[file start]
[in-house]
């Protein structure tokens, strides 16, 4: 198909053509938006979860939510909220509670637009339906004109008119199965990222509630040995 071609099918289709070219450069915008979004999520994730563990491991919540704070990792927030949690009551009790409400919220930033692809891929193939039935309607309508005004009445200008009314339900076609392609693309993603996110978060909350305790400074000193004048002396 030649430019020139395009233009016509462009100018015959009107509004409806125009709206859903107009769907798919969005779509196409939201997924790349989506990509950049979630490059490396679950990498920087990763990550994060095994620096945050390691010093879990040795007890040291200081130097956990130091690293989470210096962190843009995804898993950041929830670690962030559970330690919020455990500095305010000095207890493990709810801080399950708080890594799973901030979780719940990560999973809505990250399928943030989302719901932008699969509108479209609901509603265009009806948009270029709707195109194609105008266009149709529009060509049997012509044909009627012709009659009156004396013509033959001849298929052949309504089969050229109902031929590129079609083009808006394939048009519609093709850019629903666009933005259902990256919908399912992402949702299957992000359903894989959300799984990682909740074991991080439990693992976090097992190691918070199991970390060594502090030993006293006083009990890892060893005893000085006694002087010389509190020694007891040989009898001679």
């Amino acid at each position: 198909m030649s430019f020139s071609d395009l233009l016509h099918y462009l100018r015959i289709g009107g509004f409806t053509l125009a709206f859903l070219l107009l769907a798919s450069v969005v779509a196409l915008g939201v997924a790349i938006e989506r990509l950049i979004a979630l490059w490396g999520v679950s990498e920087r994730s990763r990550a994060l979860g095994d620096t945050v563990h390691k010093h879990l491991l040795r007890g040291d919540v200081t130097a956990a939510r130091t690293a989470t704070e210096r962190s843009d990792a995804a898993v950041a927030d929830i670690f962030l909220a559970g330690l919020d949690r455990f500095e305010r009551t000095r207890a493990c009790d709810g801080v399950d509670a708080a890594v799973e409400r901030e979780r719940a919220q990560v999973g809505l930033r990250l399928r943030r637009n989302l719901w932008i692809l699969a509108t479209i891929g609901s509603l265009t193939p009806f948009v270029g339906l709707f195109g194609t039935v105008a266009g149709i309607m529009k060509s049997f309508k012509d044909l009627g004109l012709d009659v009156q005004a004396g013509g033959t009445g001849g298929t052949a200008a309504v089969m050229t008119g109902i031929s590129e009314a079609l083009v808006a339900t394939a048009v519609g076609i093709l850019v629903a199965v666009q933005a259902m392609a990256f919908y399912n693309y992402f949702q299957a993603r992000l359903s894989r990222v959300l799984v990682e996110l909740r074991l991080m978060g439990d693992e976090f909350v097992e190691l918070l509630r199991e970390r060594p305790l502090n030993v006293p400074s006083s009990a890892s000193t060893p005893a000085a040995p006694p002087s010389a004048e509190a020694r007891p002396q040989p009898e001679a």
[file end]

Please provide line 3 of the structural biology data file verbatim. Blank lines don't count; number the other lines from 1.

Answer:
């Amino acid at each position: 198909m030649s430019f020139s071609d395009l233009l016509h099918y462009l100018r015959i289709g009107g509004f409806t053509l125009a709206f859903l070219l107009l769907a798919s450069v969005v779509a196409l915008g939201v997924a790349i938006e989506r990509l950049i979004a979630l490059w490396g999520v679950s990498e920087r994730s990763r990550a994060l979860g095994d620096t945050v563990h390691k010093h879990l491991l040795r007890g040291d919540v200081t130097a956990a939510r130091t690293a989470t704070e210096r962190s843009d990792a995804a898993v950041a927030d929830i670690f962030l909220a559970g330690l919020d949690r455990f500095e305010r009551t000095r207890a493990c009790d709810g801080v399950d509670a708080a890594v799973e409400r901030e979780r719940a919220q990560v999973g809505l930033r990250l399928r943030r637009n989302l719901w932008i692809l699969a509108t479209i891929g609901s509603l265009t193939p009806f948009v270029g339906l709707f195109g194609t039935v105008a266009g149709i309607m529009k060509s049997f309508k012509d044909l009627g004109l012709d009659v009156q005004a004396g013509g033959t009445g001849g298929t052949a200008a309504v089969m050229t008119g109902i031929s590129e009314a079609l083009v808006a339900t394939a048009v519609g076609i093709l850019v629903a199965v666009q933005a259902m392609a990256f919908y399912n693309y992402f949702q299957a993603r992000l359903s894989r990222v959300l799984v990682e996110l909740r074991l991080m978060g439990d693992e976090f909350v097992e190691l918070l509630r199991e970390r060594p305790l502090n030993v006293p400074s006083s009990a890892s000193t060893p005893a000085a040995p006694p002087s010389a004048e509190a020694r007891p002396q040989p009898e001679a």